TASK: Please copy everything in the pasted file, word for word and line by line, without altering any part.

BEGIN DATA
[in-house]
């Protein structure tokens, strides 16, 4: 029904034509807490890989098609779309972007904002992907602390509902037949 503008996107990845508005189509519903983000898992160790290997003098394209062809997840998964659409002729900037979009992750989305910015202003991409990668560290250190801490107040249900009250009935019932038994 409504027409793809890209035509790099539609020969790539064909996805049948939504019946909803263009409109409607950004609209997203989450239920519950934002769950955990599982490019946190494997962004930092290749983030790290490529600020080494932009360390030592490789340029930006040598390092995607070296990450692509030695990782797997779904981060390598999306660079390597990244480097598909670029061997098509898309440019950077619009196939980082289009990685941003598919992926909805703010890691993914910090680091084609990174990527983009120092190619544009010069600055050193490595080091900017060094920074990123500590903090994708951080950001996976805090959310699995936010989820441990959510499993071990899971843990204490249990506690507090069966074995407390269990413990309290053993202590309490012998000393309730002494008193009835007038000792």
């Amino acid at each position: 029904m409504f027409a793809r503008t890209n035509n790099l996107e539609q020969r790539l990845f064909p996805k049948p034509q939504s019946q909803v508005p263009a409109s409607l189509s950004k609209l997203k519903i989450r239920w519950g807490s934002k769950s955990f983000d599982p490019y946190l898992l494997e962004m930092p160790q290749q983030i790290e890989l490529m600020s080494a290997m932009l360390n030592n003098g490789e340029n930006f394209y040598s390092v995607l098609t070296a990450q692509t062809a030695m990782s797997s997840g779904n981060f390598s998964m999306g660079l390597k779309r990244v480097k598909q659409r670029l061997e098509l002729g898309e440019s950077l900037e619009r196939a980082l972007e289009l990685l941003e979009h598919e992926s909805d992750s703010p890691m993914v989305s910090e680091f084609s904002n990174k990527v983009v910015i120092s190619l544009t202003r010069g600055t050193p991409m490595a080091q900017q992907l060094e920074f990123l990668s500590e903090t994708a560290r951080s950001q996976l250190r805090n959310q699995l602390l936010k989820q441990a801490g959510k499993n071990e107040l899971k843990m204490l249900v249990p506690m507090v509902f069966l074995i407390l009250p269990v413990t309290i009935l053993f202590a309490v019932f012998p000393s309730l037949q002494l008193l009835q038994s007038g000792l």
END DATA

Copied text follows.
[in-house]
């Protein structure tokens, strides 16, 4: 029904034509807490890989098609779309972007904002992907602390509902037949 503008996107990845508005189509519903983000898992160790290997003098394209062809997840998964659409002729900037979009992750989305910015202003991409990668560290250190801490107040249900009250009935019932038994 409504027409793809890209035509790099539609020969790539064909996805049948939504019946909803263009409109409607950004609209997203989450239920519950934002769950955990599982490019946190494997962004930092290749983030790290490529600020080494932009360390030592490789340029930006040598390092995607070296990450692509030695990782797997779904981060390598999306660079390597990244480097598909670029061997098509898309440019950077619009196939980082289009990685941003598919992926909805703010890691993914910090680091084609990174990527983009120092190619544009010069600055050193490595080091900017060094920074990123500590903090994708951080950001996976805090959310699995936010989820441990959510499993071990899971843990204490249990506690507090069966074995407390269990413990309290053993202590309490012998000393309730002494008193009835007038000792």
């Amino acid at each position: 029904m409504f027409a793809r503008t890209n035509n790099l996107e539609q020969r790539l990845f064909p996805k049948p034509q939504s019946q909803v508005p263009a409109s409607l189509s950004k609209l997203k519903i989450r239920w519950g807490s934002k769950s955990f983000d599982p490019y946190l898992l494997e962004m930092p160790q290749q983030i790290e890989l490529m600020s080494a290997m932009l360390n030592n003098g490789e340029n930006f394209y040598s390092v995607l098609t070296a990450q692509t062809a030695m990782s797997s997840g779904n981060f390598s998964m999306g660079l390597k779309r990244v480097k598909q659409r670029l061997e098509l002729g898309e440019s950077l900037e619009r196939a980082l972007e289009l990685l941003e979009h598919e992926s909805d992750s703010p890691m993914v989305s910090e680091f084609s904002n990174k990527v983009v910015i120092s190619l544009t202003r010069g600055t050193p991409m490595a080091q900017q992907l060094e920074f990123l990668s500590e903090t994708a560290r951080s950001q996976l250190r805090n959310q699995l602390l936010k989820q441990a801490g959510k499993n071990e107040l899971k843990m204490l249900v249990p506690m507090v509902f069966l074995i407390l009250p269990v413990t309290i009935l053993f202590a309490v019932f012998p000393s309730l037949q002494l008193l009835q038994s007038g000792l």